Wednesday, June 21, 2006

Economics in Elementry/Secondary School

Economics is so important in this world, but why isn't it taught in elementry school or high school? Well most of us know that most elementry teachers will have Psych/Soc and not an economics degree. In high school, there isn't really a department-fit for it. There's the math department, there's the history department

I felt like an idiot in my first few years of University because I had no concept of economics, capitalism, trade etc... Although I had taken many history courses, and got 80s in school, I was so ignorant about a subject that makes an important difference. I really think an economics course should be a required course for graduation in high school. When was the last time you used Trigonomentry? This at least would be something useful!

This is how a guy taught economics to students in Grade 5. A pretty interesting read. Read the whole thing: Teaching Basic Economics to Fifth Graders. Here's a sample:

Lesson 1: Trade
The first week's "word for the day" was trade.

To illustrate trade, I gave each student a very small, inexpensive gift I had purchased at a Dollar General nearby. I distributed the gifts randomly, then told the students they could trade their gifts (if they wanted to) with their immediate neighbors. Some did. Then I opened the class up to unrestricted trade and said they could trade with anyone in the whole classroom. Many more now traded. When they were finished I asked how many of them had traded because they believed by trading they would be better off. All said they had.

Once they settled down again, we talked about the concept of trade in general. I was impressed with how well they already understood this concept; they seemed to clearly understand that exchange involves giving up something you value less for something you value more and finding someone else with opposite valuations. For good measure, I ended the day by snatching away the gifts of two students and forcing a trade where none had been performed. One student was happy with the exchange, the other unhappy. This allowed us to discuss the idea of a "fair" trade — which I defined as a trade where both parties voluntarily take part. Again, I was impressed with how easily they seemed to grasp this idea as I replaced the items I had snatched away for my "forced" trade.

Lesson 2: Money
Lesson 3: Savings
Lesson 4: Competition
Lesson 5: Price

My goal with these fifth graders was not just to introduce them to the basics of economic science, but to inoculate them against future attempts to teach them bad economics. By showing them that trade, money, savings, competition, and prices all have distinctly human origins and purposes, I hoped to help them make better sense out of the "economics" they will some day be exposed to.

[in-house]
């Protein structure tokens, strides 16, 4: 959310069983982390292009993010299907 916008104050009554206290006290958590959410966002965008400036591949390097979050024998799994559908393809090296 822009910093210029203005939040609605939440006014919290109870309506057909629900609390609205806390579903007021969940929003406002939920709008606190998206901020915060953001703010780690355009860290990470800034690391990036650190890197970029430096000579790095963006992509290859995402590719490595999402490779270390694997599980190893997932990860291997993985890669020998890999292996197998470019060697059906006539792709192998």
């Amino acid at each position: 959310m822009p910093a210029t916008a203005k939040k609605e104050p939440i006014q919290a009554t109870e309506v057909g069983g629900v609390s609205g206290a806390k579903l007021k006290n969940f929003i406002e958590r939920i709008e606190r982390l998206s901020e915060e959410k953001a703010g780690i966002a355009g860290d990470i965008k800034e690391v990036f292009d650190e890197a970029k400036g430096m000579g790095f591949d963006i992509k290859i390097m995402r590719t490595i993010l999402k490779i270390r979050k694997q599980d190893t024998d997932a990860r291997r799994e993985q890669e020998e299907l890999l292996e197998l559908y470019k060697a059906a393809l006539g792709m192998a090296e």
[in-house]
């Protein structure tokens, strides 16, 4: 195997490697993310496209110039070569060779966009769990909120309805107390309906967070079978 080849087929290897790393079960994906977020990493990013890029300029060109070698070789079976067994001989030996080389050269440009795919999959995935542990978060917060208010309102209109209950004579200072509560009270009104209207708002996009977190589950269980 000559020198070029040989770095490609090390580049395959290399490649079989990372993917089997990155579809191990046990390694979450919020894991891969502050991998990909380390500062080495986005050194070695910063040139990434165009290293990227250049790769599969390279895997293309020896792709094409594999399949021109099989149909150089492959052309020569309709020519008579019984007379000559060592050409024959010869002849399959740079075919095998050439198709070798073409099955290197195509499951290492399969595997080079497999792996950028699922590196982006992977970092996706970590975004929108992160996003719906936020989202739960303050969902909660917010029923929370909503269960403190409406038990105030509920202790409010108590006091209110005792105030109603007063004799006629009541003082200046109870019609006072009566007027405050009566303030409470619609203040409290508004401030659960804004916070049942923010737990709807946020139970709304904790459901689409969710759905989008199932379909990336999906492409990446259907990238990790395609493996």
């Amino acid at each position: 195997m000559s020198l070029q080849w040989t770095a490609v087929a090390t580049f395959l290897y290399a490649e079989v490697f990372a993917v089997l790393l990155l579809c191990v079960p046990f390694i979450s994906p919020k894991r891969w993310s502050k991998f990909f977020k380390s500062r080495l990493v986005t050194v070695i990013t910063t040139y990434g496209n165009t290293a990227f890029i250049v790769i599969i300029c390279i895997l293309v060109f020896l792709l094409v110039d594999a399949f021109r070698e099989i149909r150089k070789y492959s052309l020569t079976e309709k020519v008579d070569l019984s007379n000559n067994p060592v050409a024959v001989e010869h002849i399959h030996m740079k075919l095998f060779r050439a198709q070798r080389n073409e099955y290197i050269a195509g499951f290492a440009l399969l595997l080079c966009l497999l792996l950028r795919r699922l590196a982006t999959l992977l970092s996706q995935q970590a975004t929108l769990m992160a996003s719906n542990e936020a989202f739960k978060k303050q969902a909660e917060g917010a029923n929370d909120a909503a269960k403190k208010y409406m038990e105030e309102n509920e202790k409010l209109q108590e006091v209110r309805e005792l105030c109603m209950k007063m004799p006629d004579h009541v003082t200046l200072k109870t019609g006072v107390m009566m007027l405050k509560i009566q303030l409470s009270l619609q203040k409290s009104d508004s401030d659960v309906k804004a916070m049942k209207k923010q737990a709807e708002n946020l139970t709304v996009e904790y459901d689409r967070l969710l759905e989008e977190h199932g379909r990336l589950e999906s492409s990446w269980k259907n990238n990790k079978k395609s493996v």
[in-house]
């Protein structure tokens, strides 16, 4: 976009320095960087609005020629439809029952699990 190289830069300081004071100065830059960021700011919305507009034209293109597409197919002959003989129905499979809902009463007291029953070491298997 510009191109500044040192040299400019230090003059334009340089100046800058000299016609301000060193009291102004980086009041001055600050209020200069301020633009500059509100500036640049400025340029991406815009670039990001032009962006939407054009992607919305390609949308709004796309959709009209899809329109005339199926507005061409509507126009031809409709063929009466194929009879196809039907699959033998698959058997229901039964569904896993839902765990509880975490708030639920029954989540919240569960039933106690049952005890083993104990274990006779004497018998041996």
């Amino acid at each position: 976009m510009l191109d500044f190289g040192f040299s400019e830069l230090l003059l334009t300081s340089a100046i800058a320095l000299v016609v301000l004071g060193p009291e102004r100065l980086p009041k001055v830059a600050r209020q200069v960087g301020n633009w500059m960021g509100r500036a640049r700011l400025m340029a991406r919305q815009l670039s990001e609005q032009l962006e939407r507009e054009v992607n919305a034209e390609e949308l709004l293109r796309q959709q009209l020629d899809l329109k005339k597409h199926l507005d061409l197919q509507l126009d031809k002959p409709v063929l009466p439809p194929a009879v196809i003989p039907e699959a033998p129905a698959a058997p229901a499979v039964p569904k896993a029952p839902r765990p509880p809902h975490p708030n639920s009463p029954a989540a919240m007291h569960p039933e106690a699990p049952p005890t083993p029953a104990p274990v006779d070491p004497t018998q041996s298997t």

Indeed, the concepts we discussed can easily be shown to relate quite directly to other economic concepts; for instance, trade is related to opportunity cost as well as profit and loss; money facilitates trade as well as economic calculation, savings is tied to investment, capital, and production, while competition and prices are related to demand, supply, and relative scarcity.

The constant animating force behind all human action, and the creativity it unleashes, cannot be captured in predictive models or in mathematical formulas. It is precisely this fact that precludes employing the methods of the natural sciences to solve problems of human action.[3]

The fifth-grade teacher may have struggled with this understanding of economic science, but fortunately, her students had no trouble with it.

Hat Tip: Musings of the Technical Bard


Blogger Jarrett said...

When I was in grade 11, I could choose between a spare block, metal work, and a class created by one teacher (former accountant) entitled "management innovations 12". The entire class was actually a class on "viva capitalism". We kept CNBC on, we had to understand how the stock market worked, we had to read The Wealthy Barber and so-forth. We had stock market competitions (who could make the most money?) and our exams had questions such as,

"Your grandma wants to invest in bonds. Explain to her when she should do what and why."

When Bush instituted his dividend tax cuts, I was the only person who understood the economic reason why.

Easily the best class I ever took.

Thu Jun 22, 02:06:00 AM EDT  

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